Australian Catholic University
My friend and I recently returned from an incredible two-week Midwifery placement in Dar Es Salaam, Tanzania.
Before the trip
Work the World were supportive, making sure we were on track for our placement right from the very beginning. The online placement planner we got access to was a really useful tool. It outlined everything that needed to be done prior to departure. Being busy final year midwifery students, we appreciated the thoughtfully spaced out deadlines for each requirement!
When we arrived in Tanzania, one of the Work the World representatives was there waiting to meet us and take us back to our accommodation. When we arrived at the Work the World house, we absolutely fell in love with it! It represented the Tanzanian culture whilst having everything we could possibly need, including many jars of Nutella.
Meeting and living with all the other students, and spending the next two weeks with them, were some of the best aspects of travelling with Work the World. We now have lifelong friends from all around the globe.
The vibe at the house was fabulous. And I don’t think we could praise the staff enough, especially the wonderful catering team—I ate better in those 2 weeks than I ever have before!
On our second day in Dar Es Salaam, the Work the World team helped us to exchange money and buy local SIM cards. We visited our placement hospitals too.
Everything went smoothly, and we were grateful to have had a formal introduction at the hospital prior to our first shift.
When we arrived for our first day of placement, we saw just how different the Tanzanian healthcare system was compared to back home in Australia. It required a ‘can do’ attitude as we jumped in on the first day.
The Tanzanian midwives and students were warm and welcoming, which helped a lot.
We built great relationships with them quite quickly. And ultimately, they helped us achieve everything we wanted to clinically.
It was also apparent that Amana Hospital had a lot of deliveries. We delivered 5 babies collectively during this first shift and I was fortunate enough to deliver a breech baby myself.
I had only performed a breech delivery in simulation at home, but a senior Tanzanian midwife was there right beside me guiding me through the process.
Over the course of our two-week placement, we got plenty of deliveries under our belts. We also saw a c-section performed with a classical incision. But there was more to learn from our placements than just getting extra delivery experience!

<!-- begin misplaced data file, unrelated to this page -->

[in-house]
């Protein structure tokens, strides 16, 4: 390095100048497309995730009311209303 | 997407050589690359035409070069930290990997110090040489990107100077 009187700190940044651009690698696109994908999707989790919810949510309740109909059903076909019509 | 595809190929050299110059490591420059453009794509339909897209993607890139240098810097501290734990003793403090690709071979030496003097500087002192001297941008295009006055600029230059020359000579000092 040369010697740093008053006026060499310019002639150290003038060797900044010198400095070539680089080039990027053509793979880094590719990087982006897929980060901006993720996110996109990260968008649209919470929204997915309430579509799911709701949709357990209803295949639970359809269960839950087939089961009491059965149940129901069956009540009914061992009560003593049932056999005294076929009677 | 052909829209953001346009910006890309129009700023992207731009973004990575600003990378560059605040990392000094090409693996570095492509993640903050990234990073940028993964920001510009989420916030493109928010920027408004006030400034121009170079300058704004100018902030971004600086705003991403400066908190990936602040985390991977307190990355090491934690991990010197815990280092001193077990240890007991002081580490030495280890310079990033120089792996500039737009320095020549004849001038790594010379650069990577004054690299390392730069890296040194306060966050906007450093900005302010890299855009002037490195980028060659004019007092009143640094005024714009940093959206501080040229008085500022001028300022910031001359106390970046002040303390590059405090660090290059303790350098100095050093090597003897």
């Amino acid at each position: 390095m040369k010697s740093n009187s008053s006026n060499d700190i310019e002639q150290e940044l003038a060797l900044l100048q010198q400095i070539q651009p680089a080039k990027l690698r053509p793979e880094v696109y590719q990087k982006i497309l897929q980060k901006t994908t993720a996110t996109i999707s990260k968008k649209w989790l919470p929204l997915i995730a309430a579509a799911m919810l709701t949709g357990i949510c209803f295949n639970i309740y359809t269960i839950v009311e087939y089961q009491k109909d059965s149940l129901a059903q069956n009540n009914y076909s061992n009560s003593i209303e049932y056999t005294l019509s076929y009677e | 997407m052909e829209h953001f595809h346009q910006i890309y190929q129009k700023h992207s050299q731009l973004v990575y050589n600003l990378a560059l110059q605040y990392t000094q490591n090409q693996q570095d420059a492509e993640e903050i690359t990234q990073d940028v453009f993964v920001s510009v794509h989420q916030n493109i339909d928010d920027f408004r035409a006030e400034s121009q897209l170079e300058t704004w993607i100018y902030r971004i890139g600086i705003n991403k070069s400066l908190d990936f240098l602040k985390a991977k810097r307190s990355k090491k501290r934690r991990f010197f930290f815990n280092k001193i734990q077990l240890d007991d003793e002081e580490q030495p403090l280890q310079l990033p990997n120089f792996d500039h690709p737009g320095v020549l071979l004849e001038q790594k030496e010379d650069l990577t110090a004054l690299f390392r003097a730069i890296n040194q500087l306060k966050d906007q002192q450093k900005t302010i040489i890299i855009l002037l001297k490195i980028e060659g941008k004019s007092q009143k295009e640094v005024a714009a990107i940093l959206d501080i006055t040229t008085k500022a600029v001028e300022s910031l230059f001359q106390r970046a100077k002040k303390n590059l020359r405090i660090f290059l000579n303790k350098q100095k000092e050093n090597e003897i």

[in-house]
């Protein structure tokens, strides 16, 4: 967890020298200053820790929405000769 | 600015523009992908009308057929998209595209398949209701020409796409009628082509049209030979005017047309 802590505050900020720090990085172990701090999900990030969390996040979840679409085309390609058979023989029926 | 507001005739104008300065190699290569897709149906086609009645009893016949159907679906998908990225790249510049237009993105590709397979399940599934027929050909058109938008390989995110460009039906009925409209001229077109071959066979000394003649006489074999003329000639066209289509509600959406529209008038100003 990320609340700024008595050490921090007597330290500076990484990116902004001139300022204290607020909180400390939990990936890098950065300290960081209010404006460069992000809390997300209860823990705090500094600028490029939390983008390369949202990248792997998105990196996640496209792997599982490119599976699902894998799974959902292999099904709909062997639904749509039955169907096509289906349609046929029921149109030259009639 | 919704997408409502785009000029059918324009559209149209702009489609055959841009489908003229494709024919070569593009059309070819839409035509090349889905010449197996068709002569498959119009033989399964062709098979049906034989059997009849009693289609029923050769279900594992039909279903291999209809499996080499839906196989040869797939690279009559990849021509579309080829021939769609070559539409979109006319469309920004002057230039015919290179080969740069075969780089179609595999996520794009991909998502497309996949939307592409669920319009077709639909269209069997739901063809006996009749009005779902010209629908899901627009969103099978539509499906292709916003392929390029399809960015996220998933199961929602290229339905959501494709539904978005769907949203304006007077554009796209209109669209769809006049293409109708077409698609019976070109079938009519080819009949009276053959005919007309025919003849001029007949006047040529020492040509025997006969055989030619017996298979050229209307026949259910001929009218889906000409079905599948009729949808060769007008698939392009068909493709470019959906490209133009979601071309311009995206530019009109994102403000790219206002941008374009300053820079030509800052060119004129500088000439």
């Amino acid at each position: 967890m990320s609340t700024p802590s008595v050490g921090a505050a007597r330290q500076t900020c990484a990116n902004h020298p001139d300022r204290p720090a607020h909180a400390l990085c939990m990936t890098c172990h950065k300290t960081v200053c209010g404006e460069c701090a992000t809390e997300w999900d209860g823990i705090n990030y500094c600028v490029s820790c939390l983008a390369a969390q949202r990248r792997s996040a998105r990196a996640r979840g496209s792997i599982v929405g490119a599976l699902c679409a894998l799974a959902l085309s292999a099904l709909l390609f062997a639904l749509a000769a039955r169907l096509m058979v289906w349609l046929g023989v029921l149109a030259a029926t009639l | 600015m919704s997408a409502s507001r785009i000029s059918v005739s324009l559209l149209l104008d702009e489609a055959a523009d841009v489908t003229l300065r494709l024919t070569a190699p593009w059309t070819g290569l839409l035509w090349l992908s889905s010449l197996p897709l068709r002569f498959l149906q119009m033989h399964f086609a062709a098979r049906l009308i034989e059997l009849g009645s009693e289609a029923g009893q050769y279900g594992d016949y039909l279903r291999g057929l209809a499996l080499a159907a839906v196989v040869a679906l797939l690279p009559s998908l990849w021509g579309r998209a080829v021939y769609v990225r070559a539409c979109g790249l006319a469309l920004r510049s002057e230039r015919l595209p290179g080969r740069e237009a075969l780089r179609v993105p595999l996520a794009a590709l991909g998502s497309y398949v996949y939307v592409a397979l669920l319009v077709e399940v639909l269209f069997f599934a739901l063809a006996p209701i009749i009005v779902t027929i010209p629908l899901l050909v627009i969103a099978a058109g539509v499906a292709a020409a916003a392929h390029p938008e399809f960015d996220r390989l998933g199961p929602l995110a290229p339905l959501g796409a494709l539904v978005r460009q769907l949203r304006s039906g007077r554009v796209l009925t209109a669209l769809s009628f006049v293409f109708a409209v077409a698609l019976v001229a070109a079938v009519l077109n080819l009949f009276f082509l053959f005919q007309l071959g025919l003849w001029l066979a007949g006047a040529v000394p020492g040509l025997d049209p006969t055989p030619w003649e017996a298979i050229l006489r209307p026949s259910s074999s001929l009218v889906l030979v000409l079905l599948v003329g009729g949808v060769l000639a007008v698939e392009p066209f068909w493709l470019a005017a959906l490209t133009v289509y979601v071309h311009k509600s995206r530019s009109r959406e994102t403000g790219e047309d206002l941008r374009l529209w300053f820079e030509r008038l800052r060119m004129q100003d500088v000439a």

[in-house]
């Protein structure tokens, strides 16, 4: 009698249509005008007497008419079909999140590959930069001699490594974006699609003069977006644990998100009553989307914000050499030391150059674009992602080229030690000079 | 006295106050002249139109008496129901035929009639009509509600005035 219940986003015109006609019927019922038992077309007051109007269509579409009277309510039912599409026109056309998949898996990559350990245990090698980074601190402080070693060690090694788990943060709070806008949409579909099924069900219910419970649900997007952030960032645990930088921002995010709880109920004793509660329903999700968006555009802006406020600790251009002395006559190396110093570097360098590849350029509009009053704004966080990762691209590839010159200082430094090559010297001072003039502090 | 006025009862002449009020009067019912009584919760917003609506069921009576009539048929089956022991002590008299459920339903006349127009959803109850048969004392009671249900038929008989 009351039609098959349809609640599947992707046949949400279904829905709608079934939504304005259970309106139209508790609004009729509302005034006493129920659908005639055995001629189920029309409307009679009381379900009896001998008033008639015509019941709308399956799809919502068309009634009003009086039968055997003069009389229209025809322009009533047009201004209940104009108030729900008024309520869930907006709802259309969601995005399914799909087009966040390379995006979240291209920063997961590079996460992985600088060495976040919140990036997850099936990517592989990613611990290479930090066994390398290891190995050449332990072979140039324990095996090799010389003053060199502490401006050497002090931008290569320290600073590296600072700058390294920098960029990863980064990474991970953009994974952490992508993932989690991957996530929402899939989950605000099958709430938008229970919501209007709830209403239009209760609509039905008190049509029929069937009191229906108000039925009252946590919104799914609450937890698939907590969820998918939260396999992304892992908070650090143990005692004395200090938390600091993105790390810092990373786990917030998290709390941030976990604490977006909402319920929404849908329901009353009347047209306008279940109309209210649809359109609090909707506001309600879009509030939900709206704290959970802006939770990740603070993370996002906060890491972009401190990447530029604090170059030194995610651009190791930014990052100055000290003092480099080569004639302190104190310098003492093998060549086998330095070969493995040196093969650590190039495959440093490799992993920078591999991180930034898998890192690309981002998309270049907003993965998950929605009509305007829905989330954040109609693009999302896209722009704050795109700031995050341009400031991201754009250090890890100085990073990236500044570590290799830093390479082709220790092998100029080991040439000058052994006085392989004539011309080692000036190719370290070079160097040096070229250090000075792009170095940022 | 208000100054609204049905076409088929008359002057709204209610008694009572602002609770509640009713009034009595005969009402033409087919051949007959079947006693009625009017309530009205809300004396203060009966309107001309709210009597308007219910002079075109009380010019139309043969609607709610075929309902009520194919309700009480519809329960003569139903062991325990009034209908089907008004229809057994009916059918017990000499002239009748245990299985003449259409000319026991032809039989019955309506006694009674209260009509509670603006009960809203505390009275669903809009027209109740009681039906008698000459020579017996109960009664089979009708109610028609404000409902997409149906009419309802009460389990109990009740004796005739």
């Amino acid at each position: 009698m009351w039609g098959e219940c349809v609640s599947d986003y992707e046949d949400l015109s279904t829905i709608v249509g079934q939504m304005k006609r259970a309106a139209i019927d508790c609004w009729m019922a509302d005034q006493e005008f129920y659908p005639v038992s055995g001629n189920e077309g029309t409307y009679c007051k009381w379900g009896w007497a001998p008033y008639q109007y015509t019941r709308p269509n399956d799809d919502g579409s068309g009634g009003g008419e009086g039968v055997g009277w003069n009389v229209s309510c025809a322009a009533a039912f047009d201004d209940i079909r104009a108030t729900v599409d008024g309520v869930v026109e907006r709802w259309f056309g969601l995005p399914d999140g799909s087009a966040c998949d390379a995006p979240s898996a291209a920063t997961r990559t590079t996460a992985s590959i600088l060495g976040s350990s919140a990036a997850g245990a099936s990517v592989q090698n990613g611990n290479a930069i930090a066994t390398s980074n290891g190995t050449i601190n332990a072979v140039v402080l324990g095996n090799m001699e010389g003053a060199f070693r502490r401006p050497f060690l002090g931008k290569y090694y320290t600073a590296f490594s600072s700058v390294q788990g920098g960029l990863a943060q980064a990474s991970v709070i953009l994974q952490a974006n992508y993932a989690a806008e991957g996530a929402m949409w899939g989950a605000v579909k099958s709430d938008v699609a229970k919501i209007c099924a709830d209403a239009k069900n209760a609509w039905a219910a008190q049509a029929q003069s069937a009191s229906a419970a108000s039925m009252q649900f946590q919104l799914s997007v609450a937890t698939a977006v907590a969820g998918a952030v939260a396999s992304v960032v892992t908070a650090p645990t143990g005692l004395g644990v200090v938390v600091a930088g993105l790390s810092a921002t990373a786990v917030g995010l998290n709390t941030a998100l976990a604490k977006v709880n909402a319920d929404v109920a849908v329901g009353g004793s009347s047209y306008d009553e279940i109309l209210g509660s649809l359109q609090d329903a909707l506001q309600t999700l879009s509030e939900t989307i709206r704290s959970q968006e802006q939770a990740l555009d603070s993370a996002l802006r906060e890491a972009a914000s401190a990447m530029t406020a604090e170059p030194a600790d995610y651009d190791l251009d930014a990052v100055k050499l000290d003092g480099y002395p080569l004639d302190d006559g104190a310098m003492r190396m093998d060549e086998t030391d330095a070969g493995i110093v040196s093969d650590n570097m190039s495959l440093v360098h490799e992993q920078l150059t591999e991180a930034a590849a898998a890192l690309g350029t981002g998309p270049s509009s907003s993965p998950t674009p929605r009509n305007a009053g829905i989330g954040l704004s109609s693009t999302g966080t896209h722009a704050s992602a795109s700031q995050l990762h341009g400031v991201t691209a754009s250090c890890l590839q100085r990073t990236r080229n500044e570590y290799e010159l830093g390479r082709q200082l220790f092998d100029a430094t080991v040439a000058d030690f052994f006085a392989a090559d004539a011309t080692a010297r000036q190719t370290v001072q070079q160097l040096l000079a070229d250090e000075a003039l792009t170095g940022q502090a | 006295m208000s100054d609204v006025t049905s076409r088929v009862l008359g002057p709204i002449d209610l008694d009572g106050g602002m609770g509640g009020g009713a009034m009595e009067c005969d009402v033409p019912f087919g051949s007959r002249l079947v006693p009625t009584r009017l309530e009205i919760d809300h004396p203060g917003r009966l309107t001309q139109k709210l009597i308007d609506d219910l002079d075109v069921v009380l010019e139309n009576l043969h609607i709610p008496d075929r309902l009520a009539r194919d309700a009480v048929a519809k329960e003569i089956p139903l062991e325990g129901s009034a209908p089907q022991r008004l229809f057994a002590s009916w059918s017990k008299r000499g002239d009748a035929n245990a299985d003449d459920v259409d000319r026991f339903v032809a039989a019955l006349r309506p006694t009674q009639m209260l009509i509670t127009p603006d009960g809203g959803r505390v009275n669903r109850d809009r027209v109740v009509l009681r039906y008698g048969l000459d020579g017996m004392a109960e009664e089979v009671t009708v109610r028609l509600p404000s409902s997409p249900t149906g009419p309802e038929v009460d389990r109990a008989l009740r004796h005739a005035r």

For example, Tanzanian midwives did a lot less intrapartum observation than at home, which often resulted in babies needing resuscitation. This hammered home the importance of intrapartum observation, and what the consequences of not performing it regularly could be.
Some other midwives who had been in the hospital before us had left some dopplers at the hospital. We took full advantage of these to do plenty of fetal heart rates, and we talked to the Tanzanian student midwives about the importance of this where we were from.
There were cultural differences in the way care was delivered. Tanzanian nurses sometimes yelled at the labouring women if they made too much noise or didn’t cooperate. However, Work the World prepared us well for this, so we were able to be respectful about it.
Local staff were incredible! They had different ways of dealing with situations than we do in Australia, but they clearly knew what they were doing. We rarely saw adverse outcomes.
Their English was also amazing, which really helped our experience. Once we built rapport with them, they were always willing to assist us with communicating with mothers (they spoke very little English) or handing us equipment during deliveries.
They even offered to teach us skills like suturing and cannulation, but to stay within our Australian scope of practice we opted to just watch.
I had never been to Africa before, so I honestly didn’t know what to expect. Fortunately for us it was the most beautiful country with the most warm and welcoming people! I never once felt unsafe.
We had most of our afternoons free to explore the city. We went to many of the local markets and bought way too many Kangas (the beautiful, colourful fabrics Tanzanians wrap their babies in).
We went on Safari, which was fantastic. But unfortunately didn’t have enough time to go to the famous Zanzibar island. Though we weren’t worried because even whilst in Tanzania, we were already planning our next placement there!
I would highly recommend doing a Midwifery placement through Work the World in Dar Es Salaam, Tanzania. We constantly felt supported, had the best team at the Work the World House, and met the most incredible people from all over the world.
Most importantly, we safely delivered many new babies into the world, and provided comfort and support to some of the strongest women we’d ever met.